Analytics/Archive/Editor Engagement Vital Signs/Dashboard
This page is archived! Find new documentation at https://wikitech.wikimedia.org/wiki/Analytics/Vital_Signs
- 1 Goals: What is the Vital Signs Dashboard about
- 2 Dashboard Stack
Goals: What is the Vital Signs Dashboard about
This document describes our technology choices for the Editor Engagement Vital Signs Dashboard. The dashboard is the tool by which we will surface the new metrics. Our goal when developing the dashboard is two fold:
1. Give users a easy UI to visualize and find the new editor metrics from data created by Analytics/Wikimetrics
2. Explore technologies (visualization and otherwise) towards building a replacement of our current dashboarding tool.
And our third "bonus" goal: Provide a dashboard stack that can be used by other developers at the foundation to 'easily' showcase their data. It should be a (very) friendly stack in which is fast to develop and test. We are calling the technology that powers our dashboard Analytics/Dashiki.
What this project is not
The dashboard is not solving several problems we are aware we have at Wikimedia when it comes to dashboard discovery and dashboard creation. It is just a first step towards solving dashboard and metric discovery for the Vital Signs metrics.
The hardest problem of all when it comes to visualization of data is how to get to to the data itself. The dashboard does not solve this issue. We assume all data we want to display is public and available via http with an appropriate set of cache headers. The tool that harvests data for the dashboard is Analytics/Wikimetrics . The non trivial process of how that data comes to be has documentation of its own, you can find wikimetrics' code on github.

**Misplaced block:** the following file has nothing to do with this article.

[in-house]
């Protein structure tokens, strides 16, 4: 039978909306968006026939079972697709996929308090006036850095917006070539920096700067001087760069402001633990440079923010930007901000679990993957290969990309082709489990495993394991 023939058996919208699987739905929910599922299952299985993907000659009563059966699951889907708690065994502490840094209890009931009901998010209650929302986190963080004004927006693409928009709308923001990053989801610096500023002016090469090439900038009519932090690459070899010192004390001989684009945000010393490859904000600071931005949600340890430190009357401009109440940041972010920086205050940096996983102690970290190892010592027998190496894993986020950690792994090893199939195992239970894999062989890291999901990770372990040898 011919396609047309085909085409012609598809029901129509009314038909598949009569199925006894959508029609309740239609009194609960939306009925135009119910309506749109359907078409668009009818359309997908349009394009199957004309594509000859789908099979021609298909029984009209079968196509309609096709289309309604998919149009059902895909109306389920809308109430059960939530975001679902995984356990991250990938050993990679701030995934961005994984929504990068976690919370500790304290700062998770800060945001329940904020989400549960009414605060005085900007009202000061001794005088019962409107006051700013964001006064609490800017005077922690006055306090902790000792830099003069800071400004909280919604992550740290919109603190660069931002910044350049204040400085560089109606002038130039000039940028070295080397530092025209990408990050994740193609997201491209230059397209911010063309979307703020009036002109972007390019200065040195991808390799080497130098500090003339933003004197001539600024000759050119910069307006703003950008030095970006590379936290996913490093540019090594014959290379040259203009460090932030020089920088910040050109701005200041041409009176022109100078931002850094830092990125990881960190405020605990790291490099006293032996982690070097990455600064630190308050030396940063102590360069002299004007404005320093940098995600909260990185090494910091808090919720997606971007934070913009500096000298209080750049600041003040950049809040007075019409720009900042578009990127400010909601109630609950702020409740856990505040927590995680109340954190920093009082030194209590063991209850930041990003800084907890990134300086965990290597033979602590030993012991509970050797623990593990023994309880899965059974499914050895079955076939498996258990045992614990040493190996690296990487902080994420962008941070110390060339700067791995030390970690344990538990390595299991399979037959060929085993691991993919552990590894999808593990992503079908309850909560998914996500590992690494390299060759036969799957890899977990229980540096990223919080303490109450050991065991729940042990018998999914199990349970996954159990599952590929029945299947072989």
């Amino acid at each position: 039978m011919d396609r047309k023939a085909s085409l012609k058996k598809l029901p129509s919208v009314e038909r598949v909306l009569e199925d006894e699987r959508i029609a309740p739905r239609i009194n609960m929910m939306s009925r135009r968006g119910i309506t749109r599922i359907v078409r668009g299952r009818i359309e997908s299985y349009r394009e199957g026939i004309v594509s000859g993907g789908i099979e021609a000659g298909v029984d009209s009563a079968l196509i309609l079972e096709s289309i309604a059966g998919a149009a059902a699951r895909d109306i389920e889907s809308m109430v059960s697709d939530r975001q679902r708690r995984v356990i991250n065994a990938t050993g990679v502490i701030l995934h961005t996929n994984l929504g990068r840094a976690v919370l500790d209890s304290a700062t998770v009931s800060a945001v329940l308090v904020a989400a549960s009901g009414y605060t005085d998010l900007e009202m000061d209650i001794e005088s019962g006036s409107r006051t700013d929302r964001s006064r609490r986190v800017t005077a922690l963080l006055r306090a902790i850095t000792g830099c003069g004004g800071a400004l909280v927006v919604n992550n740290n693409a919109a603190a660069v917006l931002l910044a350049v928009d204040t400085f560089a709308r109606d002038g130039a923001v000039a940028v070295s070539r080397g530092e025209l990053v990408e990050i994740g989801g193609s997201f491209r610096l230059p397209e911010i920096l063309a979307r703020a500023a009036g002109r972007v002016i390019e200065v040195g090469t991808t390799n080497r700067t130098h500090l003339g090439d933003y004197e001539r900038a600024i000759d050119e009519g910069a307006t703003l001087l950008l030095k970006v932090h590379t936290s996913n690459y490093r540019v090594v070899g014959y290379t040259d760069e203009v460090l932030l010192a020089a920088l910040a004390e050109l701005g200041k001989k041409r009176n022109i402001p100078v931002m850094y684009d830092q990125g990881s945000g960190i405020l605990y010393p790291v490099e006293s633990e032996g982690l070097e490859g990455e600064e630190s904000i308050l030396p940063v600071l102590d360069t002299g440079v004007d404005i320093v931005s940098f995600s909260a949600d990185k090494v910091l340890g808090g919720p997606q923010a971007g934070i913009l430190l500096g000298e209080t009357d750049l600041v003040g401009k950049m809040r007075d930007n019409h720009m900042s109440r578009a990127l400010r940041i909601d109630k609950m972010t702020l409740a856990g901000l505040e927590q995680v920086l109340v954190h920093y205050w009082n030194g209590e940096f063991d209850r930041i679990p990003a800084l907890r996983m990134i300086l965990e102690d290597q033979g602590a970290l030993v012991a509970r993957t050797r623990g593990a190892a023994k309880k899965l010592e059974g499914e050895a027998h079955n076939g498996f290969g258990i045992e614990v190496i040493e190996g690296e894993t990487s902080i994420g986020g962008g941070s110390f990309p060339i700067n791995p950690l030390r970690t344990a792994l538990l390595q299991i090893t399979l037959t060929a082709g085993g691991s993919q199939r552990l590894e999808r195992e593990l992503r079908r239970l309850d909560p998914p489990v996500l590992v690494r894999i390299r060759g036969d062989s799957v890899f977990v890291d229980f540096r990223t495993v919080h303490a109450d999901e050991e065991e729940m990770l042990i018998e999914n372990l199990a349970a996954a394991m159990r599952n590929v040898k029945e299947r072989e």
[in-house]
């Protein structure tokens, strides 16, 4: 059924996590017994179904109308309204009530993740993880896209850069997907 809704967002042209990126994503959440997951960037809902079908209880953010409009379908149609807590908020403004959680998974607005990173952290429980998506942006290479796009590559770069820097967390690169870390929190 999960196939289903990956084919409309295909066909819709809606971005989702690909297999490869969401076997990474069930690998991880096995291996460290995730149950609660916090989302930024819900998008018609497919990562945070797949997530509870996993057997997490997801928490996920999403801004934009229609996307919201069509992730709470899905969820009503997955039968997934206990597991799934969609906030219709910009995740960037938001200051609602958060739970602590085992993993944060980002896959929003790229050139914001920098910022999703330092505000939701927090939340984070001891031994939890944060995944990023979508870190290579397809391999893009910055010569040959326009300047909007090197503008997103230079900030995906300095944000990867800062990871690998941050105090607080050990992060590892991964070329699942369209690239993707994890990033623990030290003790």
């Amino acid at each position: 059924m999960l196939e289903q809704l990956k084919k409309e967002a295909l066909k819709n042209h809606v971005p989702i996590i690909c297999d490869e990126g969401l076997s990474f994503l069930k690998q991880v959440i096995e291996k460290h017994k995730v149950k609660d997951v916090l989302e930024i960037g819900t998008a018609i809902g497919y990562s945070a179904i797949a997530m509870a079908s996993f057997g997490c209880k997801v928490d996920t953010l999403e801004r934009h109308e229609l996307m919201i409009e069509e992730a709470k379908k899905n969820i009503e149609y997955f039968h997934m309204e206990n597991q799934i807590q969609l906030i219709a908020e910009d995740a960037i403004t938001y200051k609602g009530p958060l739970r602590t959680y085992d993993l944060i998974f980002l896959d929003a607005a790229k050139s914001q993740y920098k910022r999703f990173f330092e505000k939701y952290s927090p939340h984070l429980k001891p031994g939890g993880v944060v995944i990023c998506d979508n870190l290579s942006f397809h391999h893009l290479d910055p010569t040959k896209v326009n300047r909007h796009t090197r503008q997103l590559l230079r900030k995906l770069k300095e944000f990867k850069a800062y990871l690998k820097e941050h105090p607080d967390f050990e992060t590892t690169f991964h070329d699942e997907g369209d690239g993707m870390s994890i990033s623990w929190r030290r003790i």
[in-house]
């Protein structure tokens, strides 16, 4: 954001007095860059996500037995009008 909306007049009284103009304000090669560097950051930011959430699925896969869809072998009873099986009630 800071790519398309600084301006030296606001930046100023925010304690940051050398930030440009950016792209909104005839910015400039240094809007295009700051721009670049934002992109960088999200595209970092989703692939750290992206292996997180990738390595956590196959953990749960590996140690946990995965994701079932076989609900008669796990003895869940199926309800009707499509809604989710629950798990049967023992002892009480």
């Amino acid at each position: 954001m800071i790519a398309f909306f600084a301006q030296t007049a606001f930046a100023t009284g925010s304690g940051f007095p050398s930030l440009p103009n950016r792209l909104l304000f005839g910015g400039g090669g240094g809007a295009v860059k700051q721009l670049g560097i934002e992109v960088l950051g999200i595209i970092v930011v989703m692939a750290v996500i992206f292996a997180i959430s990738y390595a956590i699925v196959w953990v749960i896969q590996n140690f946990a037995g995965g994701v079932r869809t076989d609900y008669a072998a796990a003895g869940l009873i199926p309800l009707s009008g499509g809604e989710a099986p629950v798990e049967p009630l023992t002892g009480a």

The dashboard looks like the following:
A prototype of the dashboard can be found here: http://pauginer.github.io/prototypes/analytics-dashboard/index.html
The dashboard has two main different components: Browsing and Visualization. Besides choosing a visualization framework we need a basic UI stack to be able to create the browsing components. Not only that we need some kind of storage to configure our UI to - for example- display a set of projects that can be browsed by language. We have detailed below our technology choices. We have also included an addendum of other things we have looked at that did not made our final cut.
For any solution we also value the community behind it, its recent updates, its documentation and prompt resolution of issues. We would choose a less strong technical solution with a solid community over a more sophisticated one with little use and few maintainers.
Also, we want to keep things small to be able to visualize metrics in mobile thus size and performance plays an important part when choosing any library or technology.
Here is the list of features a solution should have to provide to be the foundation of a solid application.
- Easy testing
- Easy building
- Developer productivity: Fast updates on development running from source but easy to publish a distribution
- Management of UI dependencies
- Packaging of application and distribution
- Binding of templates and data. Two-way binding if possible.
- Partial Views
- Dom manipulation
- Event handling
- Ajax abstractions
- Nice to have: scafolding bootstrap to start the project
- Developer productivity: fast to develop once you know the basics
- Be able to visualize on mobile high end devices (android 4 and up, iphone4 and up)
- Nice to have: extensibility of visualizations
- Nice to have: server side rendering